Ultrasound Identifies Patients at Higher Stroke Risk
Transcranial doppler finds asymptomatic carotid stenosis patients who would benefit from surgery
WEDNESDAY, June 2 (HealthDay News) -- The detection of asymptomatic embolic signals using transcranial doppler (TCD) may help identify groups of patients with asymptomatic carotid stenosis who are at low or high risk of stroke, which could be useful in identifying those most likely to benefit from endarterectomy, according to a study published online May 28 in The Lancet Neurology to coincide with its presentation at the European Stroke Conference, held from May 25 to 28 in Barcelona, Spain.
In the Asymptomatic Carotid Emboli Study, Hugh S. Markus, of St. George's University of London, and colleagues evaluated patients with asymptomatic carotid stenosis of at least 70 percent using TCD. Patients were assessed at baseline and at six, 12 and 18 months, and followed for two years.
Of the 467 patients with evaluable recordings, the researchers found embolic signals present in 77 patients at baseline. In patients with embolic signals compared to those without, the hazard ratio for the risk of ipsilateral stroke and transient ischemic attack for up to two years was 2.54, with the hazard ratio for the risk of ipsilateral stroke alone at 5.57. The absolute annual risk of ipsilateral stroke or transient ischemic attack between baseline and two years was higher in patients with embolic signals than in those without (7.13 versus 3.04 percent). In addition, the absolute annual risk of ipsilateral stroke alone was higher in patients with embolic signals than in those without (3.62 versus 0.70 percent).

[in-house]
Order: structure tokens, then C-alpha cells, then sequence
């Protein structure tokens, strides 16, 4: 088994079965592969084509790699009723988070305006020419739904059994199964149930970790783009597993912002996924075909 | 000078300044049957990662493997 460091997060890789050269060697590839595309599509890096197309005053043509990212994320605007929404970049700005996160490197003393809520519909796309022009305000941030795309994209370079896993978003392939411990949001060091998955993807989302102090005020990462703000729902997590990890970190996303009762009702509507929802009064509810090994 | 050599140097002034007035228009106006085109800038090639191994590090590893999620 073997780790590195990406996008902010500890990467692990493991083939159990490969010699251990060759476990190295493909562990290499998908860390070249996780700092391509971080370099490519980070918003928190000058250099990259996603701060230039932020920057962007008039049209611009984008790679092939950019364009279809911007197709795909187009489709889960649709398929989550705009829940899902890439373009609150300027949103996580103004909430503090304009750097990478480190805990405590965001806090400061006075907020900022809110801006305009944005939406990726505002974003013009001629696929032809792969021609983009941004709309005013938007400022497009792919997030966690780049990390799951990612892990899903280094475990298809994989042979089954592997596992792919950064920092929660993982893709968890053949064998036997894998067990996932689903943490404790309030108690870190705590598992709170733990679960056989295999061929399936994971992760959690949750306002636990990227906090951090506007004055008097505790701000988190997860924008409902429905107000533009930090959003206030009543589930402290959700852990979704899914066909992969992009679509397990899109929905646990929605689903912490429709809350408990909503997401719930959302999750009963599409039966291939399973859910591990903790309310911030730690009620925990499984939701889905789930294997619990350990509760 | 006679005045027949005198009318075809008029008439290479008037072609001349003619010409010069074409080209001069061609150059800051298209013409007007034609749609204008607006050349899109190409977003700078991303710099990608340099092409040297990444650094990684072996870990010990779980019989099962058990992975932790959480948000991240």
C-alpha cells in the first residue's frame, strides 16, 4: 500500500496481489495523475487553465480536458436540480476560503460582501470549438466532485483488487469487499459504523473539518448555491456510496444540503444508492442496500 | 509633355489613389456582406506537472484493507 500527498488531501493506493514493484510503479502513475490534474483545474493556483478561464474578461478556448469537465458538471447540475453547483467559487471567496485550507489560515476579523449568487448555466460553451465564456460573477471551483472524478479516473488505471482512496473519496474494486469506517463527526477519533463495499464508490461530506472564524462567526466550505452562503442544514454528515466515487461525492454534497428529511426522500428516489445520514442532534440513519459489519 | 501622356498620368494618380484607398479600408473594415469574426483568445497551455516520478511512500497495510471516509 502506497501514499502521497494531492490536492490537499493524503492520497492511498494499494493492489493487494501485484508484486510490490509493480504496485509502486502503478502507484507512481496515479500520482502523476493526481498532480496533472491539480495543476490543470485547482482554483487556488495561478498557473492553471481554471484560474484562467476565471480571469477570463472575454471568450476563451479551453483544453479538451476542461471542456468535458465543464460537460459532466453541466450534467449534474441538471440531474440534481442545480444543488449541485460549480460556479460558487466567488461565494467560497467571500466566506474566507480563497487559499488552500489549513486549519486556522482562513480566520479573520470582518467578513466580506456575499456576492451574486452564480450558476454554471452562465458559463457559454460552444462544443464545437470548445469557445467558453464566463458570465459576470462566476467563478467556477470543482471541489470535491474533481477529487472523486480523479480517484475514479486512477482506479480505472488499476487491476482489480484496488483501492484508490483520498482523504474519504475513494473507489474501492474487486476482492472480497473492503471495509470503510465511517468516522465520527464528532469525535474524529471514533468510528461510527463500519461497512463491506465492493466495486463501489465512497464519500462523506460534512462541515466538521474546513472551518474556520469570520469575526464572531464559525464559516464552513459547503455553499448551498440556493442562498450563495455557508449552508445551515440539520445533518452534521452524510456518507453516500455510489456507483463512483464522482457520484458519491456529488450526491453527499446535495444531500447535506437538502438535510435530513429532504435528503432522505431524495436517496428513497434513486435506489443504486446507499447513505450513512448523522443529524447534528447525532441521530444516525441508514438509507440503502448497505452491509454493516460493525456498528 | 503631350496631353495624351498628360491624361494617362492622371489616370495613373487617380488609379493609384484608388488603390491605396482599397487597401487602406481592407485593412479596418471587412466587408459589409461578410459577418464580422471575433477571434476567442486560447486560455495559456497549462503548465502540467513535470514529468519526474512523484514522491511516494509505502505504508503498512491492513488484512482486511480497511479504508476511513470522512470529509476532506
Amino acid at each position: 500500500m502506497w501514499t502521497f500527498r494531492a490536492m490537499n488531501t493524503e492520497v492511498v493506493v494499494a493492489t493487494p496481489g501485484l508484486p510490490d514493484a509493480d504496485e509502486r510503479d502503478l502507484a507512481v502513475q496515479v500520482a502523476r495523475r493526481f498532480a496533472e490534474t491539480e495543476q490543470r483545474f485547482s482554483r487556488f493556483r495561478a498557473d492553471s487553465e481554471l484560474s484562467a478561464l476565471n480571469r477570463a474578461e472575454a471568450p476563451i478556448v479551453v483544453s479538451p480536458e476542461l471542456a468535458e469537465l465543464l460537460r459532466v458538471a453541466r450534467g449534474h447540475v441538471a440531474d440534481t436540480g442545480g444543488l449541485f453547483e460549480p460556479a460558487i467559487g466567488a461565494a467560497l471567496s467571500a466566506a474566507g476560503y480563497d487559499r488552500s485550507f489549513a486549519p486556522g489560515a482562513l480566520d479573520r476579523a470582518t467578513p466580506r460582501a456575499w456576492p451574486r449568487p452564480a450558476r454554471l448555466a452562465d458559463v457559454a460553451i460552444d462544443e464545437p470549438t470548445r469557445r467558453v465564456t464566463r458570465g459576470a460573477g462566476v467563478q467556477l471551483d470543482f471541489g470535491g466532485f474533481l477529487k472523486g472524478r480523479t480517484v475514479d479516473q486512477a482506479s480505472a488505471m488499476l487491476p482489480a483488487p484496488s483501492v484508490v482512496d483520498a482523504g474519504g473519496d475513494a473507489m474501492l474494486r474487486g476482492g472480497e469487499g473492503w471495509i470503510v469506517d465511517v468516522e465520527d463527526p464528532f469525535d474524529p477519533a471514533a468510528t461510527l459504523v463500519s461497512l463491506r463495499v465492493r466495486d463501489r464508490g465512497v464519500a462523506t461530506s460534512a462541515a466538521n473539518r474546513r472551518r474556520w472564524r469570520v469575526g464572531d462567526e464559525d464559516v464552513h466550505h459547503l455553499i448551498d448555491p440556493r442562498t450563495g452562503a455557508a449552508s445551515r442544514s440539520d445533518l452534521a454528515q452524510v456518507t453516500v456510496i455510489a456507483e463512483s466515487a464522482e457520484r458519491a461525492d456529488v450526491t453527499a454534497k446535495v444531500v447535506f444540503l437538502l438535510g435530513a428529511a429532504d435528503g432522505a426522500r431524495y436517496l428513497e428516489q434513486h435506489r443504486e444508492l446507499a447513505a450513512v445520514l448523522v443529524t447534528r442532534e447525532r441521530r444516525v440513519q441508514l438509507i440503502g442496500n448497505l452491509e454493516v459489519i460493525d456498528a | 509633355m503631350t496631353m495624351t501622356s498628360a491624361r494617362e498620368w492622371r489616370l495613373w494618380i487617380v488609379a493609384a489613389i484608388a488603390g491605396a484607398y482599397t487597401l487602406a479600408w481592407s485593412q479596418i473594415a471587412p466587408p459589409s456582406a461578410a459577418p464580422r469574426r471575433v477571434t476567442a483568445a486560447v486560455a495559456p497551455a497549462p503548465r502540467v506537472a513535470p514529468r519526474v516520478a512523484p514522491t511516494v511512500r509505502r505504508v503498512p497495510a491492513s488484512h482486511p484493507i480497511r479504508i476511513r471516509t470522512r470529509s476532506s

"Assessment of the presence of embolic signals on TCD might be useful in the selection of patients with asymptomatic carotid stenosis who are likely to benefit from endarterectomy," the authors write.